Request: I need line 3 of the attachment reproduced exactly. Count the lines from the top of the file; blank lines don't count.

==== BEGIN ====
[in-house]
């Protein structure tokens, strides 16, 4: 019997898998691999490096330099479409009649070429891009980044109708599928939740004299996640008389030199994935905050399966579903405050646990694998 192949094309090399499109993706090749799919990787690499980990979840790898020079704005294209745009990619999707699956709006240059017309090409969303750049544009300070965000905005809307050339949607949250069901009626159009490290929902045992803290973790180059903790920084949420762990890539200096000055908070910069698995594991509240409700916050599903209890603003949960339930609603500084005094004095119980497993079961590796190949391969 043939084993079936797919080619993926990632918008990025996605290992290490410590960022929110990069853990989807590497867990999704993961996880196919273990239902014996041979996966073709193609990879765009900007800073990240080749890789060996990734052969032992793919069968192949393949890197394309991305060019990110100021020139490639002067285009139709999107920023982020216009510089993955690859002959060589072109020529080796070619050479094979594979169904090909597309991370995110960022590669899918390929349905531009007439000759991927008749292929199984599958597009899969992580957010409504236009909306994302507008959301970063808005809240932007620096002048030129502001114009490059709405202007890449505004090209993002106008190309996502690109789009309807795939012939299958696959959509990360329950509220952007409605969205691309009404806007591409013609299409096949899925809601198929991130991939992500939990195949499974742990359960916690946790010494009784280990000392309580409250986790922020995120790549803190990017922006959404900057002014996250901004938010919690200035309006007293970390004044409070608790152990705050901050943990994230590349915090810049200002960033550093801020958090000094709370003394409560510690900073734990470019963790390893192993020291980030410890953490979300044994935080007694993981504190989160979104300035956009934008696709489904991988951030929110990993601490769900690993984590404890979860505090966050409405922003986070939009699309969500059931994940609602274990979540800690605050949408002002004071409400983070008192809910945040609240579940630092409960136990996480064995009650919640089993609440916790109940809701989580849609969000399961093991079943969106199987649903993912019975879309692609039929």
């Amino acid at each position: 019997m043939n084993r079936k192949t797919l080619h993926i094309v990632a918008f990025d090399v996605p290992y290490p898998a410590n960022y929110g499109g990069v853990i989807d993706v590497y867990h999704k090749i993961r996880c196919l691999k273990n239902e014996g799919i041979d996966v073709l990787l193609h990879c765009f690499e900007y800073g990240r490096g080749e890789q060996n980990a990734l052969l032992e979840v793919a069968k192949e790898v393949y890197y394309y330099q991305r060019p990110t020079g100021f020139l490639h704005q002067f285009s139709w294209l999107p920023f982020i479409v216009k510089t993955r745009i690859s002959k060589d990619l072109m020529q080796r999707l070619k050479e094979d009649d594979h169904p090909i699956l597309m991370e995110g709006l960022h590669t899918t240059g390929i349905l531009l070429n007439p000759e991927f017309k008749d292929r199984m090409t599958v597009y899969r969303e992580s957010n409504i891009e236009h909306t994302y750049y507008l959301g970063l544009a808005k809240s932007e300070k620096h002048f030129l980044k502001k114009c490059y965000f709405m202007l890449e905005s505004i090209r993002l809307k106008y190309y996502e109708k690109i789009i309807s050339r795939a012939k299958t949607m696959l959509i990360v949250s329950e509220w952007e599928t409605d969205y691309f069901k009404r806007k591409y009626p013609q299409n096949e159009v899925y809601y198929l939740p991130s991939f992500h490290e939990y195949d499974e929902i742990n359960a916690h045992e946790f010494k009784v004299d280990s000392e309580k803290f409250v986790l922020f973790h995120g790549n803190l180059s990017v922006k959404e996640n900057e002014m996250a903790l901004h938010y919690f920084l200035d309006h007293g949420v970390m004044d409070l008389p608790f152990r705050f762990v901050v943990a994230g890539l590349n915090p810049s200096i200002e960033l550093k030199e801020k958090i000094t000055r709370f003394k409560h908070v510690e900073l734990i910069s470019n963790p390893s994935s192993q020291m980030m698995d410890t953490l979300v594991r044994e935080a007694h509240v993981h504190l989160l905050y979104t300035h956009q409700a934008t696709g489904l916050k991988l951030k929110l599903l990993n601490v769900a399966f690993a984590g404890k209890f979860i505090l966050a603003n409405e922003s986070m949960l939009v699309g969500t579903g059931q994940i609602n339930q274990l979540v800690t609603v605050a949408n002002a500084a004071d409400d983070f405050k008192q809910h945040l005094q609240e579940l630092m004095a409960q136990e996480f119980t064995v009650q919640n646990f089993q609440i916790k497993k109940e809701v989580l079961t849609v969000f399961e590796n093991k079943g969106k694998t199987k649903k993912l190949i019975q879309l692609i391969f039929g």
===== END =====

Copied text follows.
């Amino acid at each position: 019997m043939n084993r079936k192949t797919l080619h993926i094309v990632a918008f990025d090399v996605p290992y290490p898998a410590n960022y929110g499109g990069v853990i989807d993706v590497y867990h999704k090749i993961r996880c196919l691999k273990n239902e014996g799919i041979d996966v073709l990787l193609h990879c765009f690499e900007y800073g990240r490096g080749e890789q060996n980990a990734l052969l032992e979840v793919a069968k192949e790898v393949y890197y394309y330099q991305r060019p990110t020079g100021f020139l490639h704005q002067f285009s139709w294209l999107p920023f982020i479409v216009k510089t993955r745009i690859s002959k060589d990619l072109m020529q080796r999707l070619k050479e094979d009649d594979h169904p090909i699956l597309m991370e995110g709006l960022h590669t899918t240059g390929i349905l531009l070429n007439p000759e991927f017309k008749d292929r199984m090409t599958v597009y899969r969303e992580s957010n409504i891009e236009h909306t994302y750049y507008l959301g970063l544009a808005k809240s932007e300070k620096h002048f030129l980044k502001k114009c490059y965000f709405m202007l890449e905005s505004i090209r993002l809307k106008y190309y996502e109708k690109i789009i309807s050339r795939a012939k299958t949607m696959l959509i990360v949250s329950e509220w952007e599928t409605d969205y691309f069901k009404r806007k591409y009626p013609q299409n096949e159009v899925y809601y198929l939740p991130s991939f992500h490290e939990y195949d499974e929902i742990n359960a916690h045992e946790f010494k009784v004299d280990s000392e309580k803290f409250v986790l922020f973790h995120g790549n803190l180059s990017v922006k959404e996640n900057e002014m996250a903790l901004h938010y919690f920084l200035d309006h007293g949420v970390m004044d409070l008389p608790f152990r705050f762990v901050v943990a994230g890539l590349n915090p810049s200096i200002e960033l550093k030199e801020k958090i000094t000055r709370f003394k409560h908070v510690e900073l734990i910069s470019n963790p390893s994935s192993q020291m980030m698995d410890t953490l979300v594991r044994e935080a007694h509240v993981h504190l989160l905050y979104t300035h956009q409700a934008t696709g489904l916050k991988l951030k929110l599903l990993n601490v769900a399966f690993a984590g404890k209890f979860i505090l966050a603003n409405e922003s986070m949960l939009v699309g969500t579903g059931q994940i609602n339930q274990l979540v800690t609603v605050a949408n002002a500084a004071d409400d983070f405050k008192q809910h945040l005094q609240e579940l630092m004095a409960q136990e996480f119980t064995v009650q919640n646990f089993q609440i916790k497993k109940e809701v989580l079961t849609v969000f399961e590796n093991k079943g969106k694998t199987k649903k993912l190949i019975q879309l692609i391969f039929g």